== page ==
Long Beach Museum of Art
The Long Beach Museum of Art is within a century-old summer home overlooking the ocean, on the north end of Bluff Park. It features American decorative art, regional contemporary art, and early-20th-century European Art. While much of the artwork on display is from the permanent collection, the museum also hosts rotating works from regional and national artists. The museum is open Tuesday through Sunday, with free admission offered every Friday. The museum’s restaurant, Claire’s at the Museum, is a popular spot to enjoy lunch near the ocean. Since its inception, the Museum has been housed in the historic 1911 Elizabeth Milbank Anderson House. In 1957, the Anderson House was designated as the Long Beach Museum of Art, at which time the Museum began acquiring a permanent collection.
In 1977, the Museum was honored with accreditation by the American Association of Museums, which it has since maintained. Since 1986, the Long Beach Museum of Art Foundation has managed the Museum, governed by a Board of Trustees. In 2000, the Museum completed a restoration of the historic residence and constructed a new two-story exhibition pavilion (in 2015 the pavilion was renamed the Hartman Pavilion). Since then, the Museum has offered diverse and compelling exhibitions, which has resulted in increased visitors and program attendance. The Museum’s permanent collection is diverse with more than 3,200 works encompassing 300 years of American and European art in all media. Highlights from the collection include furniture by Charles and Ray Eames, ceramics by Beatrice Wood, and sculptures by Claire Falkenstein, George Rickney and Peter Voulokos; Early 20th Century European Modernist paintings by Vasily Kandinsky, Alexej Jawlensky and others from the Milton Wichner Collection; and contemporary artists such as James Jean, Sherrie Wolf, and Sandow Birk whose paintings have recently been added to the collection.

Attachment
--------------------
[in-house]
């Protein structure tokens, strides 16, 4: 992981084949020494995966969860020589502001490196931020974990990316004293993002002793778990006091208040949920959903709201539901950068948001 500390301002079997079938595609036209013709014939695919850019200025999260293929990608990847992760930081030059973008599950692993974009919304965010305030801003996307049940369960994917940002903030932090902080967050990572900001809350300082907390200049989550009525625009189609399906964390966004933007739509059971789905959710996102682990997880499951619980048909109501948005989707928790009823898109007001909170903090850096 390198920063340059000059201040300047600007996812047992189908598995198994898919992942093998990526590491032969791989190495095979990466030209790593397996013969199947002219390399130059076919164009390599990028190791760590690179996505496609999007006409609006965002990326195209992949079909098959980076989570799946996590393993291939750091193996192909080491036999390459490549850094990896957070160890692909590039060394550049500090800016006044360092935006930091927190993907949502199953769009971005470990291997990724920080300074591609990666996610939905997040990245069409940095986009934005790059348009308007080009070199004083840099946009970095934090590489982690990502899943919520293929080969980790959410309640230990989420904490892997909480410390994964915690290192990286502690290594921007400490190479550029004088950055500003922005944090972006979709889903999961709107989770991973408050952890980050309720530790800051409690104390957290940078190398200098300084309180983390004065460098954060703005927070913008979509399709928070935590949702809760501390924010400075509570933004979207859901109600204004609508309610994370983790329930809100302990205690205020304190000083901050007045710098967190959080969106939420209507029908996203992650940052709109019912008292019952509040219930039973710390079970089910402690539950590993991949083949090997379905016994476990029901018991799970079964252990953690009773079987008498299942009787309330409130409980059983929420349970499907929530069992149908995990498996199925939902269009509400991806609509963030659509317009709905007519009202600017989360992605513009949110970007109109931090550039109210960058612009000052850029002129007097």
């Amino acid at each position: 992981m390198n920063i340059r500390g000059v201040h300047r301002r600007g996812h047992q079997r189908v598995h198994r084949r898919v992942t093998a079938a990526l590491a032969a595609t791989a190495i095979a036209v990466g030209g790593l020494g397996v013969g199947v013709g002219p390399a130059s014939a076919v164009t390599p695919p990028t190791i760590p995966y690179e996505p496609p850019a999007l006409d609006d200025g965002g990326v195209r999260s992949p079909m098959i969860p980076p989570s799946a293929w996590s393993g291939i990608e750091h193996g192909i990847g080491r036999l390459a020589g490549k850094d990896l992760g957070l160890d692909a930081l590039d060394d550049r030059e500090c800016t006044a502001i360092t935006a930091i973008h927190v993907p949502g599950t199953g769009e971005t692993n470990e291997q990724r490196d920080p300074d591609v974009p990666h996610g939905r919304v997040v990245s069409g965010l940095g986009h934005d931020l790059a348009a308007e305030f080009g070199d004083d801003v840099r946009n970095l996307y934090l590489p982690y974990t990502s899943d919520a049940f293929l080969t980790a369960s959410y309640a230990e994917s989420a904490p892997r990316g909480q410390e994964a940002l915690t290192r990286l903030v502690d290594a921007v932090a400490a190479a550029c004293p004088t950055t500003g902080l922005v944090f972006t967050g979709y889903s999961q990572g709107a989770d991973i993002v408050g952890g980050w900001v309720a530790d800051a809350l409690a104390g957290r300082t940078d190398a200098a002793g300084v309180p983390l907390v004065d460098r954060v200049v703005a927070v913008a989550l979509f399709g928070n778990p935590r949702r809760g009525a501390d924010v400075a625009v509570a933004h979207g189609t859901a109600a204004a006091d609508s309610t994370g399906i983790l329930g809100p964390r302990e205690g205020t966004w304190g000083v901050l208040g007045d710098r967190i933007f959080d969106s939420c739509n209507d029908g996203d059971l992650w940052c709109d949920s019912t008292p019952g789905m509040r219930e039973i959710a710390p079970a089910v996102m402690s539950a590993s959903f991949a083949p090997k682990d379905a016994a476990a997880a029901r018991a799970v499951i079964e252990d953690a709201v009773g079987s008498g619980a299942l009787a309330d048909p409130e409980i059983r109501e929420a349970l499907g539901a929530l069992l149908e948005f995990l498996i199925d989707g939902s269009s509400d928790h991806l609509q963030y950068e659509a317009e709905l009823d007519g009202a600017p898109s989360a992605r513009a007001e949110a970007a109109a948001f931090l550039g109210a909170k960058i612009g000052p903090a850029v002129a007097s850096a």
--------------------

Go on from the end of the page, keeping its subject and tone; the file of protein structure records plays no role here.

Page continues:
Since 1951, exhibitions presented by the Museum have been varied with shows ranging from individual artists to specific types of art. Some of the notable highlights include: The Artful Teapot: 20th Century Expressions from the Kamm Collection; Architecture for Dogs; Frank E. Cummings III: Jeweled Harmony in Wood; Masterworks: Defining a New Narrative; and Vitality And Verve: Transforming The Urban Landscape. The Museum also offers a myriad of free or reduced-cost educational programs for both children and adults. KidsVisions serves every grade 5 student in Long Beach Unified School District each year. The Long Beach Museum of Art and the KidsVisions Arts Education Program is supported, in part, by the Los Angeles County Board of Supervisors through the Los Angeles County Arts Commission.